Saturday, March 9, 2013

Ice Hunt - James Rollins

    2003; 505 pages.  New Author? : No.  Genre : Thriller; Action-Adventure.  Overall Rating : 8½*/10.

    The research submarine Polar Sentinel has some neat features, including having its forward upper shell replaced with a canopy of foot-thick, heavy-duty, clear plastic.  So when it’s under the polar ice cap, the personnel can actually see what’s in the water ahead.

    Like something called an ice island, sort of an inverted mountain of ice.  But this one has something startling stuck in it – a WW2-era Russian submarine.  And sonar shows even stranger images of the inside of the ice island.  Rooms and corridors, and scattered within them, the forms of human bodies.  Well, except for that one image blip.  It’s still moving.  Quite quickly, in fact.

What’s To Like...
    Ice Hunt opens with three storylines – the Americans, the Russians, and an Alaskan Fish & Game ranger out doing his job.  The action in each line starts immediately.  Their paths converge at the newly-discovered ice station.  Which just ratchets up the excitement to another level.

    The tone of the book is a mix of the best elements of Tom Clancy, Michael Crichton, and Clive Cussler.  There’s a poopload of plot twists, and telling the white-hats from the black-hats is a lot more difficult than simply saying “Yankees good.  Russkies bad”.  Indeed, the Russians have a knack for being every bit as resourceful as the Americans.  Some of the good guys die; some of the bad guys survive.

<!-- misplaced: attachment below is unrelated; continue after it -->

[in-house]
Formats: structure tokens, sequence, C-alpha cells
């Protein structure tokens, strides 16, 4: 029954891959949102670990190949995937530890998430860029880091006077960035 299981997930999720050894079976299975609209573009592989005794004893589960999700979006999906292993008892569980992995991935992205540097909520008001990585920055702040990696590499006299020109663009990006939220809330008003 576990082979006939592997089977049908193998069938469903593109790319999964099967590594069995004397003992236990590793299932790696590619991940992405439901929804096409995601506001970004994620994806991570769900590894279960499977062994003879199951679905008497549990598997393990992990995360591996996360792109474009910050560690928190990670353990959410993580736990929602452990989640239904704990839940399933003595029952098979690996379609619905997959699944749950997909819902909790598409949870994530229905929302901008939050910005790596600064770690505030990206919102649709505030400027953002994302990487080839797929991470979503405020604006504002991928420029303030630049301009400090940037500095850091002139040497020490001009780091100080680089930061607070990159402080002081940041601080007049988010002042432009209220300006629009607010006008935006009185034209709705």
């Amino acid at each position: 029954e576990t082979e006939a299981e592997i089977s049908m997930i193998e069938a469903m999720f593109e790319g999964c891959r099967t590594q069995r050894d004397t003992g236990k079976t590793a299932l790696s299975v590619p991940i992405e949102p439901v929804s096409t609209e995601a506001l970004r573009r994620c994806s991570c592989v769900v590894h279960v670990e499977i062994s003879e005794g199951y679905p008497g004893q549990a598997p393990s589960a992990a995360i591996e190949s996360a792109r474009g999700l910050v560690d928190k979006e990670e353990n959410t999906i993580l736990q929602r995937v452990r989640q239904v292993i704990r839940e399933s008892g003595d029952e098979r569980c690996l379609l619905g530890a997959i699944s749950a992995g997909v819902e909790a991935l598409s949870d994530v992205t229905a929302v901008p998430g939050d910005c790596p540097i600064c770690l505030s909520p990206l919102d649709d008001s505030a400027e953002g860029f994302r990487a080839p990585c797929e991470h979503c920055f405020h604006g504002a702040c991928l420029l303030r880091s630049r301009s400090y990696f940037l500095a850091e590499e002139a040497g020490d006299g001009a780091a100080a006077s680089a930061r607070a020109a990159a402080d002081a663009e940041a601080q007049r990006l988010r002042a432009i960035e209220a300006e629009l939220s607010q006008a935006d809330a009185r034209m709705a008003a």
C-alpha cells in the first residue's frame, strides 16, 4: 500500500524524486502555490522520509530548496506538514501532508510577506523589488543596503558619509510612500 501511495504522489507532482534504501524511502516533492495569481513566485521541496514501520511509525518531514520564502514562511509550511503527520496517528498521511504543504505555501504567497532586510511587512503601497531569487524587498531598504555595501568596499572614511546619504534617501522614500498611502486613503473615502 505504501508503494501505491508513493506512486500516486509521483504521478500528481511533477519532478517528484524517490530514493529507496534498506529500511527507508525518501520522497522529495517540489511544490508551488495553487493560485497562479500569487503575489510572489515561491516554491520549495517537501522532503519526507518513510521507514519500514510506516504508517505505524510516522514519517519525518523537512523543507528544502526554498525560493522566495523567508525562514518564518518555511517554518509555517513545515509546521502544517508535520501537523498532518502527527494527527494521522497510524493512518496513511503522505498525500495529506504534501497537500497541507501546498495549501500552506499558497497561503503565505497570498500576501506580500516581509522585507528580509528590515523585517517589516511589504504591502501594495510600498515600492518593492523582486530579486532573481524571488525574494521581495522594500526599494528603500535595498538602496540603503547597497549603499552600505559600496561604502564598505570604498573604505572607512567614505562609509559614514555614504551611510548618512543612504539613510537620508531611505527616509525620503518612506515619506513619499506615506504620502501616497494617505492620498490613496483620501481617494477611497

There’s a Cast of Characters at the front of the book, and that helps tremendously.  There is some cussing, and a smattering of all-too-obvious romance.  But no sex, not even rubbing noses.  It’s too cold, and it’s hard to cuddle when you’re being shot at, blown up, or sniffed over by something contemplating you as its next meal.

    The ending is good and all the loose ends are neatly resolved.  This is a standalone book; it’s nice to red something that doesn’t carry over to a sequel.

    Matt considered his options.  They were few.  He could escape on his own and leave Craig to the gunmen.  He wagered they were more interested in silencing the reporter than him, and he had no doubt that he could disappear into these woods on his own.  But this was not a real option.
    He had his dogs to think about.  (pg. 50 )

    “It’s hard to believe…” Dr. Ogden murmured from the neighboring cell, looking on.  Matt had related the findings in Vladimir Petkov’s journal.
    Matt merely nodded, unable to take his eyes from the boy.
    “What I wouldn’t give to study the boy … maybe a sample of his blood.”
    Matt sighed and closed his eyes.  Scientists.  They never lifted their noses from their research to see who was affected.  (pg. 444)

“Something’s alive in there…”  (pg. 11)
    There are some quibbles.  As usual, the scientists are stereotyped.  The heroes are incredibly lucky, and there are a few YFKM moments, such as when a submarine goes skeet shooting.  That’s the only way to describe it without giving a spoiler.

    But this is par for the course for this genre.  Everything has to be lightning-fast and visually spectacular.  And that’s better than being slow and boring.  8½ Stars.  Cuz even though it felt like this was written to be made into a movie (which hasn’t happened yet), it kept me turning the pages.

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